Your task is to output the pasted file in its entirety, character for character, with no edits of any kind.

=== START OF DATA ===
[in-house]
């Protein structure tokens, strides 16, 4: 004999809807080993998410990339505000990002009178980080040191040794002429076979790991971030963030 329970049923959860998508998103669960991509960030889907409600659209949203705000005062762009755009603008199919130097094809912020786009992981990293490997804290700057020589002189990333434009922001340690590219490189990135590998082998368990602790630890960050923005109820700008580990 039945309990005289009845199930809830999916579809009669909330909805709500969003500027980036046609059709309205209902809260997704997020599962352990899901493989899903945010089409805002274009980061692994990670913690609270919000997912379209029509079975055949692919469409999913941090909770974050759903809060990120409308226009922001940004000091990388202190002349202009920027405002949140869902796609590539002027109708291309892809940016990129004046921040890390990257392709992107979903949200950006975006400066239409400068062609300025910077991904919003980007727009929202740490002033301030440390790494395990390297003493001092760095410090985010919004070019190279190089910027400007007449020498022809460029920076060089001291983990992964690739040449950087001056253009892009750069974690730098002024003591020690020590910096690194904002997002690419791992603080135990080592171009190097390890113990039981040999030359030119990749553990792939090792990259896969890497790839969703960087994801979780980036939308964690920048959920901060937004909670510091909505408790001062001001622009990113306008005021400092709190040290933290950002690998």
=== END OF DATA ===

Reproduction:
[in-house]
């Protein structure tokens, strides 16, 4: 004999809807080993998410990339505000990002009178980080040191040794002429076979790991971030963030 329970049923959860998508998103669960991509960030889907409600659209949203705000005062762009755009603008199919130097094809912020786009992981990293490997804290700057020589002189990333434009922001340690590219490189990135590998082998368990602790630890960050923005109820700008580990 039945309990005289009845199930809830999916579809009669909330909805709500969003500027980036046609059709309205209902809260997704997020599962352990899901493989899903945010089409805002274009980061692994990670913690609270919000997912379209029509079975055949692919469409999913941090909770974050759903809060990120409308226009922001940004000091990388202190002349202009920027405002949140869902796609590539002027109708291309892809940016990129004046921040890390990257392709992107979903949200950006975006400066239409400068062609300025910077991904919003980007727009929202740490002033301030440390790494395990390297003493001092760095410090985010919004070019190279190089910027400007007449020498022809460029920076060089001291983990992964690739040449950087001056253009892009750069974690730098002024003591020690020590910096690194904002997002690419791992603080135990080592171009190097390890113990039981040999030359030119990749553990792939090792990259896969890497790839969703960087994801979780980036939308964690920048959920901060937004909670510091909505408790001062001001622009990113306008005021400092709190040290933290950002690998």